The study staff needed to develop a tool to accurately study residents with dementia in the facility. This process started before the Aspire Club was even conceptualized. The authors did a pilot study of a tool to measure functional change over six months in 12 dementia residents, and based on those results developed the 40-item ASPIRE scale, with four domains: awareness, interaction, self-esteem and ADLs (Table).
The ASPIRE total score, the sum of the four subscales above, could range from a low score a of 40 to a high of 200. A score of 40 means that the case received the lowest possible ranking (1) for each item, while a 200 means that the case received the highest ranking, (5) for each item. In a population of clients with midstage dementia, you would expect that scores would fall between these extreme scores.
The average total ASPIRE score was 120, with a minimum of 65 and a maximum of 167 (the distribution was skewed slightly toward lower functioning). Thus, the ASPIRE tool seemed to measure differences in function in this cognitively impaired population. Although there were some differences between the group that was in the Aspire Club and those who were in a traditional setting, none of these was statistically significant.
Although it is interesting to compare current functioning of dementia residents in traditional units and the Aspire Club, the most important measure for this study is how much each resident has changed from his/her own baseline assessment. That is, we want to see if each resident has improved, stabilized or worsened since his/her initial assessment. It was expected that there would be little change among the residents at three months. It takes time for dementia residents to benefit from an environmental intervention.
As we expected, at the three-month assessment, there were still no significant differences between participants in the Aspire Club and traditional units. There were about equal numbers of residents who improved or stabilized and whose condition worsened.
The picture was quite different at six months after baseline. Whether with clinical rating of function (either stable or worsened) or the total ASPIRE score, there were statistically significant differences in the participants and nonparticipant groups, with the participants remaining stable and nonparticipants worsening. In fact, the experience of two-thirds (66%) of the residents in the study supported the hypothesis that midstage dementia residents do better (decline less) in a daily structured program with a primary focus on emotional support, relationships and learning. The analysis used the chi-square test and was significant at p = 0.03. This result would occur by chance 3 times out of 100 trials.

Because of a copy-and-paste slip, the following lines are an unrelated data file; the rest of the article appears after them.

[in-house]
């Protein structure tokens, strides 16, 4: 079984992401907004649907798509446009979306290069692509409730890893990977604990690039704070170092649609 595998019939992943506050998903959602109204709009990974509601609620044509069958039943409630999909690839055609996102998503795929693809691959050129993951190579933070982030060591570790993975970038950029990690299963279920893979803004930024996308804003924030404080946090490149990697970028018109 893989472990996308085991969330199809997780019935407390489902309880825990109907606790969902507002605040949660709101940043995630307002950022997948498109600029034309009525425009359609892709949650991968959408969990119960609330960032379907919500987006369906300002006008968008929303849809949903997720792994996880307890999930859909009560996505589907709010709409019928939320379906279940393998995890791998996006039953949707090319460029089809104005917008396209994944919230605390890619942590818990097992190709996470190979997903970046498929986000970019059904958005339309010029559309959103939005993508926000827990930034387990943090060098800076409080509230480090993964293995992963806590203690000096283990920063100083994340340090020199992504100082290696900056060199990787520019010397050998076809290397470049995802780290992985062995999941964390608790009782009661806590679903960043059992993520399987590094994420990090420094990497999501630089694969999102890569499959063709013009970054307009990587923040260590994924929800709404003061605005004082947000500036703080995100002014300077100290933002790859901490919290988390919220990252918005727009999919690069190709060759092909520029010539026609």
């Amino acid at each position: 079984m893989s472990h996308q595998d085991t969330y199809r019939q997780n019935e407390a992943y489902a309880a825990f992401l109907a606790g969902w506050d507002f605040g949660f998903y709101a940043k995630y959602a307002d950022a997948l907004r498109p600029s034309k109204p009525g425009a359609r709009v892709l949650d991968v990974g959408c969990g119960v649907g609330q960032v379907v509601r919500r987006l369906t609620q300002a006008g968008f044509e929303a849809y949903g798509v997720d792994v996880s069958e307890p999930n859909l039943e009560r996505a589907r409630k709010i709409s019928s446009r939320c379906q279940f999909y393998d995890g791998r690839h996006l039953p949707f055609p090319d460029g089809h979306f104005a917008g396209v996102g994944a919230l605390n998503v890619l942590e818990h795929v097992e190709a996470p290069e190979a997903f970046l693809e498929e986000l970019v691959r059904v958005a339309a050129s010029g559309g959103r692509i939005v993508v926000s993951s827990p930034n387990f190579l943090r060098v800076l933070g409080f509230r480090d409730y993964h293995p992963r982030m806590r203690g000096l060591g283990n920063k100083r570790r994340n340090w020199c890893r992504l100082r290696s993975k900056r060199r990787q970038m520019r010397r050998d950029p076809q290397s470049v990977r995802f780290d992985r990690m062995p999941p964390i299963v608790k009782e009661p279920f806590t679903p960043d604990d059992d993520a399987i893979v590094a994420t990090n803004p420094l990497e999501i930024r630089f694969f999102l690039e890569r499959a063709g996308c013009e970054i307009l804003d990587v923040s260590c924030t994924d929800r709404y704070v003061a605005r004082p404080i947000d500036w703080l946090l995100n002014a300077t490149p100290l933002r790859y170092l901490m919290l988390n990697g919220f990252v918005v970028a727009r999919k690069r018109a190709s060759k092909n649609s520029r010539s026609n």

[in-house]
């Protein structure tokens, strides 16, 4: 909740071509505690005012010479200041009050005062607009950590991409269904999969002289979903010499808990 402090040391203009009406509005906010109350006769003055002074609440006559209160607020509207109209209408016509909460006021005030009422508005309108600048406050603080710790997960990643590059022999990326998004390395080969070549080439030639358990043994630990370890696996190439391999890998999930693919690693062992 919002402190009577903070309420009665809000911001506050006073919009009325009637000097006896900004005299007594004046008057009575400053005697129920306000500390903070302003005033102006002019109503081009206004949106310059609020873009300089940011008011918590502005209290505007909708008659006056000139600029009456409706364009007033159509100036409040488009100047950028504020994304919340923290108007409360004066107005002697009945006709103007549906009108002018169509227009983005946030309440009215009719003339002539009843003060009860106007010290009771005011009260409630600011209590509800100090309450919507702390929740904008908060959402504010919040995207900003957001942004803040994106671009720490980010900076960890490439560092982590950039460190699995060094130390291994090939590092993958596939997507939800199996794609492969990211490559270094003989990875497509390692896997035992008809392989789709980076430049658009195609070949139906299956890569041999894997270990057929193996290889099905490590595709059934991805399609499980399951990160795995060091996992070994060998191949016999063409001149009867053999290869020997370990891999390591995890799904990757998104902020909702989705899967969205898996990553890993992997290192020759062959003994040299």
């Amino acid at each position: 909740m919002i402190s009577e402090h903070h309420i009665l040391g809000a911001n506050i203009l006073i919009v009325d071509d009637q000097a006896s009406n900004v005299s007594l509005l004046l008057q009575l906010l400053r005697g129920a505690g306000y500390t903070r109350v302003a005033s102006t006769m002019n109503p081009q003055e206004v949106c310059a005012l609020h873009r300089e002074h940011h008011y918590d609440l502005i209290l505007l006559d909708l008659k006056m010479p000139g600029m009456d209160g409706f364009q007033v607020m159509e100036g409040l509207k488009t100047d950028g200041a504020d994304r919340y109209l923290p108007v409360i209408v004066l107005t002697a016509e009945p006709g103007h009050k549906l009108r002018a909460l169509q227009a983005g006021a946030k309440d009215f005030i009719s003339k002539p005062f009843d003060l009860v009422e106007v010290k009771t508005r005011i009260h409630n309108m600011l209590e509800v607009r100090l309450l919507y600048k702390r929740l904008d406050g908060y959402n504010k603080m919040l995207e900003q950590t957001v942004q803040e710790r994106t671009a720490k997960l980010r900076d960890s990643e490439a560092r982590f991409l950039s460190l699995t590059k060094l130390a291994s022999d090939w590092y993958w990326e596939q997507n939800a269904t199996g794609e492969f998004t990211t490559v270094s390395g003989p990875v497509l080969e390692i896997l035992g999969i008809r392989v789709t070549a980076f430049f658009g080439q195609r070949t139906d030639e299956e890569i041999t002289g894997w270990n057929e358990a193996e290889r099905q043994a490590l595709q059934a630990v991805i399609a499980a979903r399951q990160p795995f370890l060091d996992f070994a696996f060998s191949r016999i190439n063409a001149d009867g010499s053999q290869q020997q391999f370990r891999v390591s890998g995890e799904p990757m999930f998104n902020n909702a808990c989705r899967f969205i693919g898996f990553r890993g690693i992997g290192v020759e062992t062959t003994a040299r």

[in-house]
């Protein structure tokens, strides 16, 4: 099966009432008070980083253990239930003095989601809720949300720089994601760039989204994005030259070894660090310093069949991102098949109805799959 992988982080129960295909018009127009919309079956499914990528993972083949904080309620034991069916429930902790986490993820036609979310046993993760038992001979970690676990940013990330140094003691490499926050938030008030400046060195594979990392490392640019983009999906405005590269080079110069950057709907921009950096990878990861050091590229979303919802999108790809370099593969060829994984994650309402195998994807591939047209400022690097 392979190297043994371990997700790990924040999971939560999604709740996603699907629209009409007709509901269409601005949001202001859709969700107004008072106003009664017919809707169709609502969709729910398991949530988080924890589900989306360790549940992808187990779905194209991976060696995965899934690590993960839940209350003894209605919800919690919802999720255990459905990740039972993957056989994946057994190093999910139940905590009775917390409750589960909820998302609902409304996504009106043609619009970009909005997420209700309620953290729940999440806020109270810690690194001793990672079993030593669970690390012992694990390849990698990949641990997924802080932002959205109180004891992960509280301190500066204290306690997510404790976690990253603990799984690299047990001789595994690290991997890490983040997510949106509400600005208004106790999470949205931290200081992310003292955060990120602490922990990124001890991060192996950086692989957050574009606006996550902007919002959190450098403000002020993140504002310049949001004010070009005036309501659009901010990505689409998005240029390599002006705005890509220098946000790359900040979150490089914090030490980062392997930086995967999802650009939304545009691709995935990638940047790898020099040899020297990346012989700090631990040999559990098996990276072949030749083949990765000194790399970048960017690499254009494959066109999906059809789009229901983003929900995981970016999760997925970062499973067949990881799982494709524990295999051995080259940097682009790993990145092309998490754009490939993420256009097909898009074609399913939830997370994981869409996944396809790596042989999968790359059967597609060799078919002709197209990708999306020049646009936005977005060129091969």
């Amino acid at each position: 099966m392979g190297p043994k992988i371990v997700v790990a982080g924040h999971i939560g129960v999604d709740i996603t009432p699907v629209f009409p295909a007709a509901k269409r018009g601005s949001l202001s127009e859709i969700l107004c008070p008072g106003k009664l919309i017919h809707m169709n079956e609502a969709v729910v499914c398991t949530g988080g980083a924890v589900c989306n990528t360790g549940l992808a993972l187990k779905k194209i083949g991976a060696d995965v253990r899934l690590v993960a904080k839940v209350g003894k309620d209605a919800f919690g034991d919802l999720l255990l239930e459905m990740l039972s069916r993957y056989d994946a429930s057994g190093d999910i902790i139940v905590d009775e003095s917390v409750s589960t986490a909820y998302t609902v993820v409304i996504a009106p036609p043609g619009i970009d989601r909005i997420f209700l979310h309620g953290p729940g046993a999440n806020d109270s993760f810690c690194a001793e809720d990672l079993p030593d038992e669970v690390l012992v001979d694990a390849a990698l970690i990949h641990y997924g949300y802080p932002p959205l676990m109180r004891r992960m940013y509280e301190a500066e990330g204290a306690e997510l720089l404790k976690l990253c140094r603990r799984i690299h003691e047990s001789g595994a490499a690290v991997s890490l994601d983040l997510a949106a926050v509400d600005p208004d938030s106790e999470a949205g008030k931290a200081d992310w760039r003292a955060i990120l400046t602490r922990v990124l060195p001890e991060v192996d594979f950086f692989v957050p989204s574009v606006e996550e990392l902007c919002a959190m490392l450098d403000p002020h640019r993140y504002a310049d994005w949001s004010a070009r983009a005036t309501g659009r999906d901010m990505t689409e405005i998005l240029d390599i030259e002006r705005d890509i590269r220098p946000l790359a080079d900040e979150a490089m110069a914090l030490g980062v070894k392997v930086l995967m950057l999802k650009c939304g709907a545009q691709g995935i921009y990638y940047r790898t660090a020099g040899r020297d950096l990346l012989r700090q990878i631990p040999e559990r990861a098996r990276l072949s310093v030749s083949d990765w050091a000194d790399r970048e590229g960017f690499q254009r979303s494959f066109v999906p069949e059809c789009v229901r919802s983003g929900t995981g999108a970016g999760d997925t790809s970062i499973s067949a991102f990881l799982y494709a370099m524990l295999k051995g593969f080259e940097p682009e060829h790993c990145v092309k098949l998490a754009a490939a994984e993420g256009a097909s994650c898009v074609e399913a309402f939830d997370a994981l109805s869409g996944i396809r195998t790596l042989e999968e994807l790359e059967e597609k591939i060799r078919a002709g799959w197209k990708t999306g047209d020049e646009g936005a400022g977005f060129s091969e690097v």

The results are even more startling when one observes how the scores changed over time. For all residents, the average ASPIRE total score declined 21 points. That is no surprise because Alzheimer’s dementia is a degenerative disorder. What was unexpected was that the average decline in the ASPIRE total for nonparticipant midstage dementia clients was 32 points, while the decline for participants in the Aspire Club was 14 points. That is nonparticipants declined twice as much in their total ASPIRE score. The result using one-way analysis of variance. (ANOVA) was statistically significant, at p = 0.013. Self-esteem, social interaction and ADL subscales showed less decline in the Aspire Club participants. In self-esteem nonparticipants declined 9 points, while participants declined 1.4 points. In interaction, nonparticipants declined 10 points, while participants declined 4 point. And finally, in ADLs, nonparticipants declined 6 points, while participants declined 1 point. The statistical significance of these d ifferences is especially surprising, since the sample size was relatively small.
* At six months into the program, 65% of the Aspire Club participants improved or remained stable. In contrast, only 31% of the residents with dementia on traditional nursing units remained stable, and the other 69% declined in their functional ability.
* The hypothesis-that a daily structured program with a primary focus on emotional support, relationships and learning will improve the quality of life for residents with midstage dementia-was supported by two-thirds of the cases in this study.
* Based on the total ASPIRE tool, participants in the Aspire Club showed significantly less decline in their functional ability. Specifically, participants showed less decline in self-esteem, interactions and ADLs.
Judith A. Hutson, CSW
Sharon J. Hewner, RN, PhD